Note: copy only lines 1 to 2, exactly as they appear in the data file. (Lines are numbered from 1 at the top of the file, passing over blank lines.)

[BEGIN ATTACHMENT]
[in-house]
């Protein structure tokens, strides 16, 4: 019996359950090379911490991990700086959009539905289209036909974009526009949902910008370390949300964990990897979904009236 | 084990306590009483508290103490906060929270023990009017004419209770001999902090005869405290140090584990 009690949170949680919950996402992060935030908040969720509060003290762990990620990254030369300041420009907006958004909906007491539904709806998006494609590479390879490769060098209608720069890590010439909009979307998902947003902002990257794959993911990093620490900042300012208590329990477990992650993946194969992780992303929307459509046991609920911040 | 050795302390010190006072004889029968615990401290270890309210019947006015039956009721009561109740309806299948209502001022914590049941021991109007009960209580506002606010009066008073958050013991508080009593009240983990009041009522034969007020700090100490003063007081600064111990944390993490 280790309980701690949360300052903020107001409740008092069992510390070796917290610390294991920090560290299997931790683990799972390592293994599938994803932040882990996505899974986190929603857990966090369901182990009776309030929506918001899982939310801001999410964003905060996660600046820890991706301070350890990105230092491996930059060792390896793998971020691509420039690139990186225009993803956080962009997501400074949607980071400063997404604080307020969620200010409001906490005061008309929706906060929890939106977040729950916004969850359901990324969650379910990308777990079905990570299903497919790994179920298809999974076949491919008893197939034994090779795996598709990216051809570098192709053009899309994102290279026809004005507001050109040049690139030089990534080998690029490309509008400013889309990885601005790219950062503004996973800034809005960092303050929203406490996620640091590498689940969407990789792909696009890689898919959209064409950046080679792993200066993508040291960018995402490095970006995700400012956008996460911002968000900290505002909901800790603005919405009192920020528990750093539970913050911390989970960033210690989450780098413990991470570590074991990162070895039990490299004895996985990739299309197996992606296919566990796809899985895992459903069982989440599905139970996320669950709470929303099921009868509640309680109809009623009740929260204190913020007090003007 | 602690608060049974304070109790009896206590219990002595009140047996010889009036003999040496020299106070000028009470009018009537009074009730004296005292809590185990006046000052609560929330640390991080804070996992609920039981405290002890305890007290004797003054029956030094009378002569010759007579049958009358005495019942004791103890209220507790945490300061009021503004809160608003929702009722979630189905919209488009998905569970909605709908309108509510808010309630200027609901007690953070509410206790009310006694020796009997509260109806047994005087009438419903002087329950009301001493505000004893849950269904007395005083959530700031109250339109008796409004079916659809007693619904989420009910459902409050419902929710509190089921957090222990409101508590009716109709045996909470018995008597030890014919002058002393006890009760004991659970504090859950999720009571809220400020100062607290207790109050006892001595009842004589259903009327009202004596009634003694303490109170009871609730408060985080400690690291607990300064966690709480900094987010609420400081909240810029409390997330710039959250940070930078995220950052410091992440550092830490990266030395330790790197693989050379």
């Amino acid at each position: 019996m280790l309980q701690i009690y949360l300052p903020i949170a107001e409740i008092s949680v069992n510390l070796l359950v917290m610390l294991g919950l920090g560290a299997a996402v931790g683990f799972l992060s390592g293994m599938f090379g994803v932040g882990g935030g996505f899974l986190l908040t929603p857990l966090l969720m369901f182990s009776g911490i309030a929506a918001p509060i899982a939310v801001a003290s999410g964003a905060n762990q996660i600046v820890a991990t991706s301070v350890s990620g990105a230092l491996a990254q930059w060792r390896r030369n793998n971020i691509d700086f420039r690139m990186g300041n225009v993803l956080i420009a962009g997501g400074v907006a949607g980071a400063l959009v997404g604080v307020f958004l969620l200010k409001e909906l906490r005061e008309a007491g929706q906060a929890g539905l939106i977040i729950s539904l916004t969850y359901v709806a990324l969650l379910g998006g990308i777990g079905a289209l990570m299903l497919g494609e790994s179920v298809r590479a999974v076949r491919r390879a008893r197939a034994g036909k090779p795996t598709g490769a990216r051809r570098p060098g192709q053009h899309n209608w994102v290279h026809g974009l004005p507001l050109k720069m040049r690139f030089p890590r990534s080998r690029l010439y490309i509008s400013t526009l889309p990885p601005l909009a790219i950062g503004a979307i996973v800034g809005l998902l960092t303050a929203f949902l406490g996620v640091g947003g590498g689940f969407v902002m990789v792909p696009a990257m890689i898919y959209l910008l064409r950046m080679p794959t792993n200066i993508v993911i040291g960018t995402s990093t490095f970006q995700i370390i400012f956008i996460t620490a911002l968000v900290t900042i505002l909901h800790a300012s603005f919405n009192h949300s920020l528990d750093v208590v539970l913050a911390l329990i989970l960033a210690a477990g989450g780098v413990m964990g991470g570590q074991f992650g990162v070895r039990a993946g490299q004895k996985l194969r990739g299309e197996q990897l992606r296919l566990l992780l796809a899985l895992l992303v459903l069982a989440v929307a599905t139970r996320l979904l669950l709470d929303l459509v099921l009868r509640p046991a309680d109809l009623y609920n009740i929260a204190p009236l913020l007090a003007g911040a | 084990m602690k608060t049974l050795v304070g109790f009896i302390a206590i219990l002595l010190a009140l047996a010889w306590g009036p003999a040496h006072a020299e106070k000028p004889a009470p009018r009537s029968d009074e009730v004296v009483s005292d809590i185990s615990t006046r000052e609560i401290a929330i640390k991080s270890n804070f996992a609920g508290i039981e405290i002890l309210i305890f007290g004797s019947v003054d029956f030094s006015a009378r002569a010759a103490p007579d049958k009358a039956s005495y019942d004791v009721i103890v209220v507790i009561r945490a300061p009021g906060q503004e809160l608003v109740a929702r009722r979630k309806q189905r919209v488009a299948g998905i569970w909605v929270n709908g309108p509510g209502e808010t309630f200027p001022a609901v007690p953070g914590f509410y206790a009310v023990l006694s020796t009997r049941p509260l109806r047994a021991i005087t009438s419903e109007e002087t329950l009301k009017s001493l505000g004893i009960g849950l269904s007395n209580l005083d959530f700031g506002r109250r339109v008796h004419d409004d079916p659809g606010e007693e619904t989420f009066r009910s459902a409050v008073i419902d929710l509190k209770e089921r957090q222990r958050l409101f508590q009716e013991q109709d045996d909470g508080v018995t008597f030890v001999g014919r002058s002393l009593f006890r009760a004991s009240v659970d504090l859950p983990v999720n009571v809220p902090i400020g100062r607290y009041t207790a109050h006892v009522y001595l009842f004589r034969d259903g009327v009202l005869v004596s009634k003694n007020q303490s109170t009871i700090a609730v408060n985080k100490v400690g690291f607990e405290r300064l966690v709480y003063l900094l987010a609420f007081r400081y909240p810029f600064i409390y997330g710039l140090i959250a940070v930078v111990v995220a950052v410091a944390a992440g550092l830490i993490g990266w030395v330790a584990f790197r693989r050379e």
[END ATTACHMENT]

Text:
[in-house]
């Protein structure tokens, strides 16, 4: 019996359950090379911490991990700086959009539905289209036909974009526009949902910008370390949300964990990897979904009236 | 084990306590009483508290103490906060929270023990009017004419209770001999902090005869405290140090584990 009690949170949680919950996402992060935030908040969720509060003290762990990620990254030369300041420009907006958004909906007491539904709806998006494609590479390879490769060098209608720069890590010439909009979307998902947003902002990257794959993911990093620490900042300012208590329990477990992650993946194969992780992303929307459509046991609920911040 | 050795302390010190006072004889029968615990401290270890309210019947006015039956009721009561109740309806299948209502001022914590049941021991109007009960209580506002606010009066008073958050013991508080009593009240983990009041009522034969007020700090100490003063007081600064111990944390993490 280790309980701690949360300052903020107001409740008092069992510390070796917290610390294991920090560290299997931790683990799972390592293994599938994803932040882990996505899974986190929603857990966090369901182990009776309030929506918001899982939310801001999410964003905060996660600046820890991706301070350890990105230092491996930059060792390896793998971020691509420039690139990186225009993803956080962009997501400074949607980071400063997404604080307020969620200010409001906490005061008309929706906060929890939106977040729950916004969850359901990324969650379910990308777990079905990570299903497919790994179920298809999974076949491919008893197939034994090779795996598709990216051809570098192709053009899309994102290279026809004005507001050109040049690139030089990534080998690029490309509008400013889309990885601005790219950062503004996973800034809005960092303050929203406490996620640091590498689940969407990789792909696009890689898919959209064409950046080679792993200066993508040291960018995402490095970006995700400012956008996460911002968000900290505002909901800790603005919405009192920020528990750093539970913050911390989970960033210690989450780098413990991470570590074991990162070895039990490299004895996985990739299309197996992606296919566990796809899985895992459903069982989440599905139970996320669950709470929303099921009868509640309680109809009623009740929260204190913020007090003007 | 602690608060049974304070109790009896206590219990002595009140047996010889009036003999040496020299106070000028009470009018009537009074009730004296005292809590185990006046000052609560929330640390991080804070996992609920039981405290002890305890007290004797003054029956030094009378002569010759007579049958009358005495019942004791103890209220507790945490300061009021503004809160608003929702009722979630189905919209488009998905569970909605709908309108509510808010309630200027609901007690953070509410206790009310006694020796009997509260109806047994005087009438419903002087329950009301001493505000004893849950269904007395005083959530700031109250339109008796409004079916659809007693619904989420009910459902409050419902929710509190089921957090222990409101508590009716109709045996909470018995008597030890014919002058002393006890009760004991659970504090859950999720009571809220400020100062607290207790109050006892001595009842004589259903009327009202004596009634003694303490109170009871609730408060985080400690690291607990300064966690709480900094987010609420400081909240810029409390997330710039959250940070930078995220950052410091992440550092830490990266030395330790790197693989050379």